Why You Should Try Rearranging Your Verses
If you ask any old head they will tell you its the simple and little things that make a big difference in a record. It’s never the amp, plugins, or mic. It’s usually something so small that it gets overlooked.
Yesterday during a session I was working on an artist’s album which has been in production for the past 18 months. The artist, including his management team, feel as though this album is the one that will skyrocket his brand to the next level. Especially since this project is being used for numerous purposes; one including building a certain brand. So because of that this project is being reviewed with a fine tooth comb as they want to make sure everything is perfect before a single record goes to mix. During the 3 hour session we came across a record that may possibly become a single. Of course, everyone wants that record to be as pristine as possible but I noticed something during the playback. It didn’t have a strong introduction.
The record itself is a standout and may possibly be used separate from the album itself. However, every great single has a strong intro or a build up if you will. I played the artist a few records as references where you could feel the anticipation of the chorus drop which gave them way more energy. We brainstormed a few ideas like a reverb sweep, riser, or even a chopped vox. Then I heard the second first for the tenth time and had a crazy idea. Why don’t we switch the first 8 bars of verse 2 with the first 8 bars of verse 1? Verse 2 comes in very strong and has a build up. To be more specific, the vocal for the second verse actually starts right before the first kick drum of the verse. This would give it sort of a buildup and get the crowd into it as they are jumping up and down in the rhythm before the explosion of the chorus. We switched them around in Pro Tools, after much nudging, and boom! “Oooohhhh sh-t!” Just like that, the entire dynamic of the record changed. “Now we’ve got a single!”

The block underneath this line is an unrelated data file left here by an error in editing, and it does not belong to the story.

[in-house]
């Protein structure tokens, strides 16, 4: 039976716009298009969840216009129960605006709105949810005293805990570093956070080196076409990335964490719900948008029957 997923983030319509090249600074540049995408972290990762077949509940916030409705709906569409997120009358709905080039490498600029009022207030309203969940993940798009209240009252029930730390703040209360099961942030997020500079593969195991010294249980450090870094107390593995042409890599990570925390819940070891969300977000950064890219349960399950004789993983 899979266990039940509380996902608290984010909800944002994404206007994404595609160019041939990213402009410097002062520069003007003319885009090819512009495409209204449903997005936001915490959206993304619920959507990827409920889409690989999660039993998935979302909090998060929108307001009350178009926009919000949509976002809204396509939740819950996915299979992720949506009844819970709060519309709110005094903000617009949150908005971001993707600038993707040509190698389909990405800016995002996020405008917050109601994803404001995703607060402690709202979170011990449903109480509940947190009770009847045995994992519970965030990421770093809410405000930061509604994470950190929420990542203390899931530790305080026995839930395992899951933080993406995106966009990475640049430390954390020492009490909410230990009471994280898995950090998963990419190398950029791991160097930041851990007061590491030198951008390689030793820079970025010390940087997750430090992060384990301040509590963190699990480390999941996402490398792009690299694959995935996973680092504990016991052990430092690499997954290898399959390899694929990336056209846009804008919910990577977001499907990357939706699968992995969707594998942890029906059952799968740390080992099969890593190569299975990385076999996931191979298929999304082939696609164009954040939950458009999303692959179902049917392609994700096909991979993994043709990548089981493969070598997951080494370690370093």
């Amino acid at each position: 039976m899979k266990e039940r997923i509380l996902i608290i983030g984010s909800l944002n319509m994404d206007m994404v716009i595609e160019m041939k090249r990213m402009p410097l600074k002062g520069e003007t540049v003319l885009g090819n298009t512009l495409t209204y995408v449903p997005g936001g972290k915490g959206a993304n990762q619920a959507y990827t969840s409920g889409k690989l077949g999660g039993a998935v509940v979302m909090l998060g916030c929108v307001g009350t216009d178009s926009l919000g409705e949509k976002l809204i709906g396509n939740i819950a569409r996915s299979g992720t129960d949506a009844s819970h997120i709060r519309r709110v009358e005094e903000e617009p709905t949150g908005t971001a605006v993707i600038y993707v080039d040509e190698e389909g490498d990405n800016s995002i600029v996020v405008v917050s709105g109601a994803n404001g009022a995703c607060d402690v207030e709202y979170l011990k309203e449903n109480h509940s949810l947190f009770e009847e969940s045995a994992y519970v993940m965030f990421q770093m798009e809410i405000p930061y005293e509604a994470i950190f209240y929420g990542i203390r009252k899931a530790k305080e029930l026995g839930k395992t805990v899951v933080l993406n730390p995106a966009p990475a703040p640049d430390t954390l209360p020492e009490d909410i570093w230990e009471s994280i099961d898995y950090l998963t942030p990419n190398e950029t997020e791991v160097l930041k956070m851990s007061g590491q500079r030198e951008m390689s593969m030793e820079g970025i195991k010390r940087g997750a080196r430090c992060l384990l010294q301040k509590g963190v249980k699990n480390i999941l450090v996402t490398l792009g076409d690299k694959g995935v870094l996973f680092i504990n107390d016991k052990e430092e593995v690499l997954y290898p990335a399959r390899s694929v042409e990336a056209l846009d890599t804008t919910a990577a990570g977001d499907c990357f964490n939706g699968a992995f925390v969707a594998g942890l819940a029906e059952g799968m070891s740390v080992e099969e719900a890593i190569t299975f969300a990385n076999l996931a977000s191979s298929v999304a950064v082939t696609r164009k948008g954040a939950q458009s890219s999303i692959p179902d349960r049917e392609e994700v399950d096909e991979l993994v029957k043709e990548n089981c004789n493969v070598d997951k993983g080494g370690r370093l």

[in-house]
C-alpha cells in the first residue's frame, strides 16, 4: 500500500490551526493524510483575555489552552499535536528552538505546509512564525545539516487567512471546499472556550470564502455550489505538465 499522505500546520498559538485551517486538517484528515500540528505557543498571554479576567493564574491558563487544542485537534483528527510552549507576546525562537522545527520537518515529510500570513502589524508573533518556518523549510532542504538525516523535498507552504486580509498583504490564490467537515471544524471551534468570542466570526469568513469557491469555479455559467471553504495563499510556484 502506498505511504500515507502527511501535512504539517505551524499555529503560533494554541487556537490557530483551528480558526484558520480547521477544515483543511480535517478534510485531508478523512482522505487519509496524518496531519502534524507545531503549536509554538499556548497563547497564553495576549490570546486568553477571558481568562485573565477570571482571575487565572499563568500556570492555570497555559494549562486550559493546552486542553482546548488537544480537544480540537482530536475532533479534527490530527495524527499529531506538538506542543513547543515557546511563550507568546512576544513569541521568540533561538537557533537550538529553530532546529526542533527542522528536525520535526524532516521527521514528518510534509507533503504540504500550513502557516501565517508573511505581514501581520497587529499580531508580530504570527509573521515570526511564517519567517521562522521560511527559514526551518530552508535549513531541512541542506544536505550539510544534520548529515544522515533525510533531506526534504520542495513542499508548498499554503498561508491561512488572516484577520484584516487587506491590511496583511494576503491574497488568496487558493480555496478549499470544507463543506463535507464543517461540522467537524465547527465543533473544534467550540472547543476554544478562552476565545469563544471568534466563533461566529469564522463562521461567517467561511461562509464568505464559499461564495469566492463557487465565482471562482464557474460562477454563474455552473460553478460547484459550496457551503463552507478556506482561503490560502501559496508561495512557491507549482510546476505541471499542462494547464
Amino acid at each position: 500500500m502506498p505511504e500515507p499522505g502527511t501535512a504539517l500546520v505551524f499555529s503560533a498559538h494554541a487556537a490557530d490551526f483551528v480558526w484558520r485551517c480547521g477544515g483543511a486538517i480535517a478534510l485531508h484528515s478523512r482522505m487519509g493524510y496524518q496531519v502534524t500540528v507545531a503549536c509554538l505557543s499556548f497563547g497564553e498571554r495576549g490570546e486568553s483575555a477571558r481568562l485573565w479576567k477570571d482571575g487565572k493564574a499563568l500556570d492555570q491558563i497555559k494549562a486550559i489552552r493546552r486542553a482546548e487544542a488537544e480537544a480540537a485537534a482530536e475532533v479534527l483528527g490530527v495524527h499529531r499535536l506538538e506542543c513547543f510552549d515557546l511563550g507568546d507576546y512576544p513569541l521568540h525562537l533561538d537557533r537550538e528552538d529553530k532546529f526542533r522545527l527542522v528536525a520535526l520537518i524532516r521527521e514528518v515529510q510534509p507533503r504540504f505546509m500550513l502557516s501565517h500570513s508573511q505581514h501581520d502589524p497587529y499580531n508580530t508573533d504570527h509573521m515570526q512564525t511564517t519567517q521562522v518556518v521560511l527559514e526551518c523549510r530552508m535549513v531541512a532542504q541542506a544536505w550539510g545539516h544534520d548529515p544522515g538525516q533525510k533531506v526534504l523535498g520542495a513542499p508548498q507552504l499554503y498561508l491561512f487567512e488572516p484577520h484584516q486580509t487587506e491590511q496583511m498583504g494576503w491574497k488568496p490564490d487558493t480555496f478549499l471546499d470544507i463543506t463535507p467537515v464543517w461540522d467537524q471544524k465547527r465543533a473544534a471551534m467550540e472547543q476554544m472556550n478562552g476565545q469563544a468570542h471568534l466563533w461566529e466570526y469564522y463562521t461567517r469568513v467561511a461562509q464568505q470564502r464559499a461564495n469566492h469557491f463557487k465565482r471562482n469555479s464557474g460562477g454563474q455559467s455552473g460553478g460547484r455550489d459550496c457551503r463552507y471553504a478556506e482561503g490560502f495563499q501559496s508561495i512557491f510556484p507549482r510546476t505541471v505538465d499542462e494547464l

Both my mentors have always told me that one of the hardest things to do is to keep things simple. With so many techniques, plugins, and the constant push to be innovative its hard not to become super technical trying to achieve that goal. As creatives a lot of times we really do want to push the envelope by adding 12 more vocal stacks, an effects chain, or even totally warping the song in an attempt to be ‘different.’ However, from my experience I have noticed that when the beats are simple, the top line that is super easy, or just EQing a sound without another effect I get exactly what I want. You may want to change your approach when trying to problem solve. Sometimes just turning the BPM up/down gives you the feel you need or changing the key.
Keep It Simple…..duh